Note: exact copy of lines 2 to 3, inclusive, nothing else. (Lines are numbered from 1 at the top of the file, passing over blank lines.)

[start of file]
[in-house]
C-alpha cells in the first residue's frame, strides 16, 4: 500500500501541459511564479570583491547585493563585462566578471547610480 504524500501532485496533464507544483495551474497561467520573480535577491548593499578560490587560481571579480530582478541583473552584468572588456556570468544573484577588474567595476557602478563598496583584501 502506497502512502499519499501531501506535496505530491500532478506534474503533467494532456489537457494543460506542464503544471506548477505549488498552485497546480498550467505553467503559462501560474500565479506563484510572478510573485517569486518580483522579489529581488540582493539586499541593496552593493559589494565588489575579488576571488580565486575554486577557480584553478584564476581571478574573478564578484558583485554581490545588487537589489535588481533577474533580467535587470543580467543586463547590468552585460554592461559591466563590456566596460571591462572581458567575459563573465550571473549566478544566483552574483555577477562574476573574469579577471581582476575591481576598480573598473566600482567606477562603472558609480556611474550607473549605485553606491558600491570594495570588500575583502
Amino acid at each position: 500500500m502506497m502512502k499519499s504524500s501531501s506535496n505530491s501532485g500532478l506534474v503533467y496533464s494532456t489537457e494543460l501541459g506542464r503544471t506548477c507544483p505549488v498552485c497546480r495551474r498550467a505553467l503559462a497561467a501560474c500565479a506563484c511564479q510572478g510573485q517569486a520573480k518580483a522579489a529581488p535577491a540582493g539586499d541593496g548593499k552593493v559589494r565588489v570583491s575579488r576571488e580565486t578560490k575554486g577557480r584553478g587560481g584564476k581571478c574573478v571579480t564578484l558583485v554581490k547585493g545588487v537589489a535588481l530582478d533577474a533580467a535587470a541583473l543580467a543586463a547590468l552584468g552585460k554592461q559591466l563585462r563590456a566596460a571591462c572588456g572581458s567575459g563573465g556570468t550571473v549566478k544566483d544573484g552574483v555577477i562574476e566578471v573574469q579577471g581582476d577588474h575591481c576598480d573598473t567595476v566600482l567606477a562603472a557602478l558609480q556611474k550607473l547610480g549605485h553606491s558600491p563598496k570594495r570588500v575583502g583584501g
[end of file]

C-alpha cells in the first residue's frame, strides 16, 4: 500500500501541459511564479570583491547585493563585462566578471547610480 504524500501532485496533464507544483495551474497561467520573480535577491548593499578560490587560481571579480530582478541583473552584468572588456556570468544573484577588474567595476557602478563598496583584501 502506497502512502499519499501531501506535496505530491500532478506534474503533467494532456489537457494543460506542464503544471506548477505549488498552485497546480498550467505553467503559462501560474500565479506563484510572478510573485517569486518580483522579489529581488540582493539586499541593496552593493559589494565588489575579488576571488580565486575554486577557480584553478584564476581571478574573478564578484558583485554581490545588487537589489535588481533577474533580467535587470543580467543586463547590468552585460554592461559591466563590456566596460571591462572581458567575459563573465550571473549566478544566483552574483555577477562574476573574469579577471581582476575591481576598480573598473566600482567606477562603472558609480556611474550607473549605485553606491558600491570594495570588500575583502
Amino acid at each position: 500500500m502506497m502512502k499519499s504524500s501531501s506535496n505530491s501532485g500532478l506534474v503533467y496533464s494532456t489537457e494543460l501541459g506542464r503544471t506548477c507544483p505549488v498552485c497546480r495551474r498550467a505553467l503559462a497561467a501560474c500565479a506563484c511564479q510572478g510573485q517569486a520573480k518580483a522579489a529581488p535577491a540582493g539586499d541593496g548593499k552593493v559589494r565588489v570583491s575579488r576571488e580565486t578560490k575554486g577557480r584553478g587560481g584564476k581571478c574573478v571579480t564578484l558583485v554581490k547585493g545588487v537589489a535588481l530582478d533577474a533580467a535587470a541583473l543580467a543586463a547590468l552584468g552585460k554592461q559591466l563585462r563590456a566596460a571591462c572588456g572581458s567575459g563573465g556570468t550571473v549566478k544566483d544573484g552574483v555577477i562574476e566578471v573574469q579577471g581582476d577588474h575591481c576598480d573598473t567595476v566600482l567606477a562603472a557602478l558609480q556611474k550607473l547610480g549605485h553606491s558600491p563598496k570594495r570588500v575583502g583584501g